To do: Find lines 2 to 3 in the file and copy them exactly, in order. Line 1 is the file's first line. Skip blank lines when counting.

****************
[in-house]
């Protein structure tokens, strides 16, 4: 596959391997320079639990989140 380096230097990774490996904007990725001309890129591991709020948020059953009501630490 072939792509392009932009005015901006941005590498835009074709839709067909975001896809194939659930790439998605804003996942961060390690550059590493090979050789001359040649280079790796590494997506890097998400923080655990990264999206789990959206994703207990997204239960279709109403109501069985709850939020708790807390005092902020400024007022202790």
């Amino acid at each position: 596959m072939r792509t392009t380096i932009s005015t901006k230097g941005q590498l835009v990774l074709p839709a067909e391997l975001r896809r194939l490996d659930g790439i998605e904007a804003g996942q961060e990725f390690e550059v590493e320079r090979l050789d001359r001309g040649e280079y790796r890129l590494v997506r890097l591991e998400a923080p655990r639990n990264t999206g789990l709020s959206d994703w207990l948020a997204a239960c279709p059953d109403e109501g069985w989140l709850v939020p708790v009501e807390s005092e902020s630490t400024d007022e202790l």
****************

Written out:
């Protein structure tokens, strides 16, 4: 596959391997320079639990989140 380096230097990774490996904007990725001309890129591991709020948020059953009501630490 072939792509392009932009005015901006941005590498835009074709839709067909975001896809194939659930790439998605804003996942961060390690550059590493090979050789001359040649280079790796590494997506890097998400923080655990990264999206789990959206994703207990997204239960279709109403109501069985709850939020708790807390005092902020400024007022202790």
């Amino acid at each position: 596959m072939r792509t392009t380096i932009s005015t901006k230097g941005q590498l835009v990774l074709p839709a067909e391997l975001r896809r194939l490996d659930g790439i998605e904007a804003g996942q961060e990725f390690e550059v590493e320079r090979l050789d001359r001309g040649e280079y790796r890129l590494v997506r890097l591991e998400a923080p655990r639990n990264t999206g789990l709020s959206d994703w207990l948020a997204a239960c279709p059953d109403e109501g069985w989140l709850v939020p708790v009501e807390s005092e902020s630490t400024d007022e202790l």